IT Management

There are many pieces to a Big Data infrastructure, but one of the widely recognized workhorses of the movement is Hadoop. It’s an odd name but quite likely you have heard it pop up in conversations throughout your organization.

At its simplest level, Hadoop is comprised of two primary components: MapReduce and the Hadoop Distributed File System (HDFS). MapReduce is the parallel-processing engine that allows Hadoop to churn through large data sets very quickly. HDFS is a file system that lets Hadoop distribute/scale across low-cost servers and store data on multiple compute nodes in order to boost performance (and usually save money).

Hadoop was created because existing approaches were inadequate to process and store huge amounts of data. Its roots began with the challenge of indexing the entire World Wide Web every day. Google developed a paradigm called MapReduce in 2004, and then Yahoo! eventually started Hadoop as an implementation of MapReduce in 2005 and released it as an open source project in 2007.

To ease deployment and management of Hadoop clusters compared to downloading the open-source Hadoop code bases and then stitching everything together, various companies have made commercial distributions available. This article is not going to discuss all these various vendors, but it’s where you’ll hear company names such as IBM BigInsights, Cloudera and Hortonworks, among numerous others. These distributions integrate with various data warehouses, database and other data management products—all with the goal of moving data between Hadoop clusters and other environments.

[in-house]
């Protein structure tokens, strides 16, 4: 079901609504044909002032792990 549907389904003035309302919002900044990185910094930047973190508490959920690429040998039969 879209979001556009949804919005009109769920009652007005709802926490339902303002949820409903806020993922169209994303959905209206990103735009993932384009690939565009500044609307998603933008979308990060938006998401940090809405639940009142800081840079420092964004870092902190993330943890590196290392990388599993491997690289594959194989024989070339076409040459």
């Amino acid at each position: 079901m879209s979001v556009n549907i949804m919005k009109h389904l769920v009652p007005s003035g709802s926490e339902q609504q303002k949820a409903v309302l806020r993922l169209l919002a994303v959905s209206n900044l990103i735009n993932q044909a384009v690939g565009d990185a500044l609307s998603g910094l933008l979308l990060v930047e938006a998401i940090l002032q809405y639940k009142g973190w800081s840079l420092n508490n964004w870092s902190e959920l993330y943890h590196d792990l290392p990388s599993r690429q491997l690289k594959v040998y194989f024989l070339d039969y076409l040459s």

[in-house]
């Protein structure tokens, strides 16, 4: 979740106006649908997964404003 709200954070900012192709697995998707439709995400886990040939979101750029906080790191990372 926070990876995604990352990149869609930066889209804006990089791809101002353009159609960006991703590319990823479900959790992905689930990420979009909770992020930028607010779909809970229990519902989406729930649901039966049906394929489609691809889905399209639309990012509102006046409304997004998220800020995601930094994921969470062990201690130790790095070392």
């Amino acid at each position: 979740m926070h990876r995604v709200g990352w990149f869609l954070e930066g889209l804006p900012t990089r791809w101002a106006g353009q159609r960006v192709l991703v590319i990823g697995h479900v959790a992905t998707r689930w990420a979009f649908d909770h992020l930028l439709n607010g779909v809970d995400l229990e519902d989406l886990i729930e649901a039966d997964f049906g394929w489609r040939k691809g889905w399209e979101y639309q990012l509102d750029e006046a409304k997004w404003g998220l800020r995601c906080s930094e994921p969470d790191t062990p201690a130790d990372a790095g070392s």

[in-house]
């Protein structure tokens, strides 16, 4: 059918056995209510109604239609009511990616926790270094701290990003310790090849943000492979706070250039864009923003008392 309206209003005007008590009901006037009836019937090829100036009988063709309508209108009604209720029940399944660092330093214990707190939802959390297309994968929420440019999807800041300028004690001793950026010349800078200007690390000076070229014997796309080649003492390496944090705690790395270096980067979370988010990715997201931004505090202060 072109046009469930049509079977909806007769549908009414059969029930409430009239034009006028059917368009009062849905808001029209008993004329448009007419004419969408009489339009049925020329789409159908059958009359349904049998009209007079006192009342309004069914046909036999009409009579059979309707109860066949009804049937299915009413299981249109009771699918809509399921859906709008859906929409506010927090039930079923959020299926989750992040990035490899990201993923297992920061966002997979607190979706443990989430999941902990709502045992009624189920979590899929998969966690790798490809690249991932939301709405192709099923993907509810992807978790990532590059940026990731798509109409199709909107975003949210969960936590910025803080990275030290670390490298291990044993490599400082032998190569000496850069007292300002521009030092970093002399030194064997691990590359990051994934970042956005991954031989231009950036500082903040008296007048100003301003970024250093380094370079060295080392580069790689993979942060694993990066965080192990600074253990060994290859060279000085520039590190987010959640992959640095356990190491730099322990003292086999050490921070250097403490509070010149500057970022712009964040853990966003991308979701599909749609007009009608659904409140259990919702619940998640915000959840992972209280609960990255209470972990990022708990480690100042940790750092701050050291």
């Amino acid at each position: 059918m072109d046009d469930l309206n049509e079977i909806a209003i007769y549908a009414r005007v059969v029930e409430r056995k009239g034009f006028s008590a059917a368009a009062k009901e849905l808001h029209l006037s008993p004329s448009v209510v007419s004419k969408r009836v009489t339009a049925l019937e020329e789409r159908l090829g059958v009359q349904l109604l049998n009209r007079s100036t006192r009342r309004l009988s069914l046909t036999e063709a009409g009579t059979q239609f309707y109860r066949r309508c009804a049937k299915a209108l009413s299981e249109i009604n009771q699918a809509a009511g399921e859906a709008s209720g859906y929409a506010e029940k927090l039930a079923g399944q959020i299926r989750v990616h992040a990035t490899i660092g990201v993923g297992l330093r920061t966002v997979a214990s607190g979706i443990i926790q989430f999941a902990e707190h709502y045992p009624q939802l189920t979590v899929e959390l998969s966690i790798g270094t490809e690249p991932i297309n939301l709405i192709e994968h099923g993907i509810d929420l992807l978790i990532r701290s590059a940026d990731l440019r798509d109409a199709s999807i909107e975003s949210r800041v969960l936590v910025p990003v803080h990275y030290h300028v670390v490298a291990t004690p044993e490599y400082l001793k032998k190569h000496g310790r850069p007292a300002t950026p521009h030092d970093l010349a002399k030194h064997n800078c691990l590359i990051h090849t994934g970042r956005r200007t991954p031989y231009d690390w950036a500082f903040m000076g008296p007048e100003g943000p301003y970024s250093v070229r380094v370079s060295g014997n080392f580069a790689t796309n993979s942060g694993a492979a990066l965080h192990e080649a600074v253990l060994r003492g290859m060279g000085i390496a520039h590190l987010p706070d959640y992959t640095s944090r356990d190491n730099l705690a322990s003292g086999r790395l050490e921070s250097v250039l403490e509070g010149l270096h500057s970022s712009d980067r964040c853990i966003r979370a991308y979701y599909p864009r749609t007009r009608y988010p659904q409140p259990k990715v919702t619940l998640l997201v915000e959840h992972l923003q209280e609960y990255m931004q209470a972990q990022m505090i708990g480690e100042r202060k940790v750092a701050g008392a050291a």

Is Hadoop the Path to Value From Big Data?

So, now you understand that Hadoop is a popular new environment created by Google to crunch through huge amounts of data. Should your CEO, CFO and other executives even care about this?

There are some things to consider, such as how soon will Big Data affect my company and is Hadoop the right way to unlock the value of the Big Data? In some industries, the way that Big Data will create value is not always clear. Only knowledgeable professionals, with an intimate understanding of the business and the data it generates and can collect, will be able to find the business insights and value from their Big Data. Once you decide Big Data will make an impact, the next questions might be: What is a reasonable amount to spend and should we consider starting with a proof of concept?

Here are a few key questions to consider:

- How much large-scale data is coming at our business and from what sources?

- How can we tell what that information is worth to us?

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